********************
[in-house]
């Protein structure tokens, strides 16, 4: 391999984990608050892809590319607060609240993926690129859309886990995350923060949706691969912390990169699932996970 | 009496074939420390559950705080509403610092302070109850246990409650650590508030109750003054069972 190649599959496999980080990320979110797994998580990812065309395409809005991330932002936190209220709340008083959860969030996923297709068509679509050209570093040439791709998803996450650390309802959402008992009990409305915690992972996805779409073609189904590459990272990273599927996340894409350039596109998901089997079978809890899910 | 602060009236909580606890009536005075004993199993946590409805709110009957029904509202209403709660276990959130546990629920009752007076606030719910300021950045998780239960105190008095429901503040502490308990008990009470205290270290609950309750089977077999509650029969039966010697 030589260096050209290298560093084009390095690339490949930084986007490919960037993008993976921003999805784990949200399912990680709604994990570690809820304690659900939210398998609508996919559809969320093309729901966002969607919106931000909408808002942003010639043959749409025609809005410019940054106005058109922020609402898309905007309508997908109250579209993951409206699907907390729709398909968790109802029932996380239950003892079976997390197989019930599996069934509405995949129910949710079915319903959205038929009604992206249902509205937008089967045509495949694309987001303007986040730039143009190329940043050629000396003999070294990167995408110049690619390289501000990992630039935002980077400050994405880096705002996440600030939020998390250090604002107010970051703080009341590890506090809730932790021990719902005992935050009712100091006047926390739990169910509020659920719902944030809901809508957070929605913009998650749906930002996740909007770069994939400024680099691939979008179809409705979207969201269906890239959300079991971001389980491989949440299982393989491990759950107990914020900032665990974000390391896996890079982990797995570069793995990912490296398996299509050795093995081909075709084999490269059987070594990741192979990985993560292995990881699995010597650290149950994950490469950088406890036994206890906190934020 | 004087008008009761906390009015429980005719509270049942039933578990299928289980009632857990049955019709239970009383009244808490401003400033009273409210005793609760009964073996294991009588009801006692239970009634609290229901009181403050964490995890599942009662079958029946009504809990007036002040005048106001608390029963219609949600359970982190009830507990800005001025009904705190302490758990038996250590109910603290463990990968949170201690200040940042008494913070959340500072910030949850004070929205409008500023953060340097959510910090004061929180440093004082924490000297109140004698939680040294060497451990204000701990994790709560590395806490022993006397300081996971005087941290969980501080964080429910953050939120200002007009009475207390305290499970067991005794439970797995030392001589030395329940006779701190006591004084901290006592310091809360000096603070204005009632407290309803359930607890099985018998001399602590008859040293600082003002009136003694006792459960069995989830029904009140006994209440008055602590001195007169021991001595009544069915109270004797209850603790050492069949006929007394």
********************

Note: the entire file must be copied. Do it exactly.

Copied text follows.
[in-house]
């Protein structure tokens, strides 16, 4: 391999984990608050892809590319607060609240993926690129859309886990995350923060949706691969912390990169699932996970 | 009496074939420390559950705080509403610092302070109850246990409650650590508030109750003054069972 190649599959496999980080990320979110797994998580990812065309395409809005991330932002936190209220709340008083959860969030996923297709068509679509050209570093040439791709998803996450650390309802959402008992009990409305915690992972996805779409073609189904590459990272990273599927996340894409350039596109998901089997079978809890899910 | 602060009236909580606890009536005075004993199993946590409805709110009957029904509202209403709660276990959130546990629920009752007076606030719910300021950045998780239960105190008095429901503040502490308990008990009470205290270290609950309750089977077999509650029969039966010697 030589260096050209290298560093084009390095690339490949930084986007490919960037993008993976921003999805784990949200399912990680709604994990570690809820304690659900939210398998609508996919559809969320093309729901966002969607919106931000909408808002942003010639043959749409025609809005410019940054106005058109922020609402898309905007309508997908109250579209993951409206699907907390729709398909968790109802029932996380239950003892079976997390197989019930599996069934509405995949129910949710079915319903959205038929009604992206249902509205937008089967045509495949694309987001303007986040730039143009190329940043050629000396003999070294990167995408110049690619390289501000990992630039935002980077400050994405880096705002996440600030939020998390250090604002107010970051703080009341590890506090809730932790021990719902005992935050009712100091006047926390739990169910509020659920719902944030809901809508957070929605913009998650749906930002996740909007770069994939400024680099691939979008179809409705979207969201269906890239959300079991971001389980491989949440299982393989491990759950107990914020900032665990974000390391896996890079982990797995570069793995990912490296398996299509050795093995081909075709084999490269059987070594990741192979990985993560292995990881699995010597650290149950994950490469950088406890036994206890906190934020 | 004087008008009761906390009015429980005719509270049942039933578990299928289980009632857990049955019709239970009383009244808490401003400033009273409210005793609760009964073996294991009588009801006692239970009634609290229901009181403050964490995890599942009662079958029946009504809990007036002040005048106001608390029963219609949600359970982190009830507990800005001025009904705190302490758990038996250590109910603290463990990968949170201690200040940042008494913070959340500072910030949850004070929205409008500023953060340097959510910090004061929180440093004082924490000297109140004698939680040294060497451990204000701990994790709560590395806490022993006397300081996971005087941290969980501080964080429910953050939120200002007009009475207390305290499970067991005794439970797995030392001589030395329940006779701190006591004084901290006592310091809360000096603070204005009632407290309803359930607890099985018998001399602590008859040293600082003002009136003694006792459960069995989830029904009140006994209440008055602590001195007169021991001595009544069915109270004797209850603790050492069949006929007394």